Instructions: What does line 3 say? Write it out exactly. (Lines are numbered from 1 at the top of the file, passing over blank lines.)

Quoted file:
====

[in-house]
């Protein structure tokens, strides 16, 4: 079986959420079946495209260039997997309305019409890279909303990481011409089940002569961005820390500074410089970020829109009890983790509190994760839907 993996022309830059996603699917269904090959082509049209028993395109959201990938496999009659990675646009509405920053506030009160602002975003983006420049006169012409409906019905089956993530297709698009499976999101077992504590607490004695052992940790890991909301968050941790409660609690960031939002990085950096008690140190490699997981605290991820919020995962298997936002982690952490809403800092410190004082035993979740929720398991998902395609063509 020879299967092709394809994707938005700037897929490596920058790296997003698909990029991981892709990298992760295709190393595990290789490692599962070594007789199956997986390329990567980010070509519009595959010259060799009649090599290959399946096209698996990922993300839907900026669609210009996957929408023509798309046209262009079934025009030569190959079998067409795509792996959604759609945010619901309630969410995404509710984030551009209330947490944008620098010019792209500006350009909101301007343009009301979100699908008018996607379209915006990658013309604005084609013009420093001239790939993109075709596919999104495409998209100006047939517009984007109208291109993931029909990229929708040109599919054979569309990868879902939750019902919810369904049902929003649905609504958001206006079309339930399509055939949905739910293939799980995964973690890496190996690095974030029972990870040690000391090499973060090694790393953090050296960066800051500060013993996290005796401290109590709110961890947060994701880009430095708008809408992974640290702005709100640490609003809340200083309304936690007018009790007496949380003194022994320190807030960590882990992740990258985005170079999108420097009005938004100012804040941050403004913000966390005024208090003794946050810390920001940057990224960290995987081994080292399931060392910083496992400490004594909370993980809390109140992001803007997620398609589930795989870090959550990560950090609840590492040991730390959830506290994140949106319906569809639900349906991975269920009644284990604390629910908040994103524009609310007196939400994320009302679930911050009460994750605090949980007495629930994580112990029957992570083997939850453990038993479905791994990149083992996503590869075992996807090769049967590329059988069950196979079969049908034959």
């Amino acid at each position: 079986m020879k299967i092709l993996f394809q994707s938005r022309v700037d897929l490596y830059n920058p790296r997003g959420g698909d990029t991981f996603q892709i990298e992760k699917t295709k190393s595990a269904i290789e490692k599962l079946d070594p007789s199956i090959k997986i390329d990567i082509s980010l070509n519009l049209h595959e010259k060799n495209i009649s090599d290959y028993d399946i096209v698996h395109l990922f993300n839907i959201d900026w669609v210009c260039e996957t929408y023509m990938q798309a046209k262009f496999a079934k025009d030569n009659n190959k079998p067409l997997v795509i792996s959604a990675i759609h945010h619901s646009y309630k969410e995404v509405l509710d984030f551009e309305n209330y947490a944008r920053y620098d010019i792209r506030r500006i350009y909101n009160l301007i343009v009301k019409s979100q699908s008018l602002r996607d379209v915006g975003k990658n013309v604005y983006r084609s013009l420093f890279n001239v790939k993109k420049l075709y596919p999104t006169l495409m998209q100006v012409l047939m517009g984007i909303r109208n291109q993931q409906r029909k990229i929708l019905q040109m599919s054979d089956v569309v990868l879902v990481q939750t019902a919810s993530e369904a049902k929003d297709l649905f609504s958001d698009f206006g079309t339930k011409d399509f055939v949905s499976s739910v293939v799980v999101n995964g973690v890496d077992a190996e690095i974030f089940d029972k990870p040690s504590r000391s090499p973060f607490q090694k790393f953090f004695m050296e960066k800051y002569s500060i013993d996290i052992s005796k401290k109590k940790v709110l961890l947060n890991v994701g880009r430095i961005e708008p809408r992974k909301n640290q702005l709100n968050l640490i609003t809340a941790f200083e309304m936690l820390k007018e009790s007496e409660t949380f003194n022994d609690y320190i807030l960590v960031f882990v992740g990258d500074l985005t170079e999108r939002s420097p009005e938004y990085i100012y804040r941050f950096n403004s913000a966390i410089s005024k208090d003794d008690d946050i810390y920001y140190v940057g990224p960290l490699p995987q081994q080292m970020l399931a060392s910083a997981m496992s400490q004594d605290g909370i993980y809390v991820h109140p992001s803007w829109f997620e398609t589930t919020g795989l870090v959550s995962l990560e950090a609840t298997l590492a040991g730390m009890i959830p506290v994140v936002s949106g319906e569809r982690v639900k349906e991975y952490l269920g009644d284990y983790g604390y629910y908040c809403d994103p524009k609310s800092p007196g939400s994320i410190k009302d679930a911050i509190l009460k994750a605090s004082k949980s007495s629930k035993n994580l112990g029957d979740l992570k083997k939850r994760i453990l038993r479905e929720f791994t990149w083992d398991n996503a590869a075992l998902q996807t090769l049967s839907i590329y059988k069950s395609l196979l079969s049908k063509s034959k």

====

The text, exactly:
């Amino acid at each position: 079986m020879k299967i092709l993996f394809q994707s938005r022309v700037d897929l490596y830059n920058p790296r997003g959420g698909d990029t991981f996603q892709i990298e992760k699917t295709k190393s595990a269904i290789e490692k599962l079946d070594p007789s199956i090959k997986i390329d990567i082509s980010l070509n519009l049209h595959e010259k060799n495209i009649s090599d290959y028993d399946i096209v698996h395109l990922f993300n839907i959201d900026w669609v210009c260039e996957t929408y023509m990938q798309a046209k262009f496999a079934k025009d030569n009659n190959k079998p067409l997997v795509i792996s959604a990675i759609h945010h619901s646009y309630k969410e995404v509405l509710d984030f551009e309305n209330y947490a944008r920053y620098d010019i792209r506030r500006i350009y909101n009160l301007i343009v009301k019409s979100q699908s008018l602002r996607d379209v915006g975003k990658n013309v604005y983006r084609s013009l420093f890279n001239v790939k993109k420049l075709y596919p999104t006169l495409m998209q100006v012409l047939m517009g984007i909303r109208n291109q993931q409906r029909k990229i929708l019905q040109m599919s054979d089956v569309v990868l879902v990481q939750t019902a919810s993530e369904a049902k929003d297709l649905f609504s958001d698009f206006g079309t339930k011409d399509f055939v949905s499976s739910v293939v799980v999101n995964g973690v890496d077992a190996e690095i974030f089940d029972k990870p040690s504590r000391s090499p973060f607490q090694k790393f953090f004695m050296e960066k800051y002569s500060i013993d996290i052992s005796k401290k109590k940790v709110l961890l947060n890991v994701g880009r430095i961005e708008p809408r992974k909301n640290q702005l709100n968050l640490i609003t809340a941790f200083e309304m936690l820390k007018e009790s007496e409660t949380f003194n022994d609690y320190i807030l960590v960031f882990v992740g990258d500074l985005t170079e999108r939002s420097p009005e938004y990085i100012y804040r941050f950096n403004s913000a966390i410089s005024k208090d003794d008690d946050i810390y920001y140190v940057g990224p960290l490699p995987q081994q080292m970020l399931a060392s910083a997981m496992s400490q004594d605290g909370i993980y809390v991820h109140p992001s803007w829109f997620e398609t589930t919020g795989l870090v959550s995962l990560e950090a609840t298997l590492a040991g730390m009890i959830p506290v994140v936002s949106g319906e569809r982690v639900k349906e991975y952490l269920g009644d284990y983790g604390y629910y908040c809403d994103p524009k609310s800092p007196g939400s994320i410190k009302d679930a911050i509190l009460k994750a605090s004082k949980s007495s629930k035993n994580l112990g029957d979740l992570k083997k939850r994760i453990l038993r479905e929720f791994t990149w083992d398991n996503a590869a075992l998902q996807t090769l049967s839907i590329y059988k069950s395609l196979l079969s049908k063509s034959k």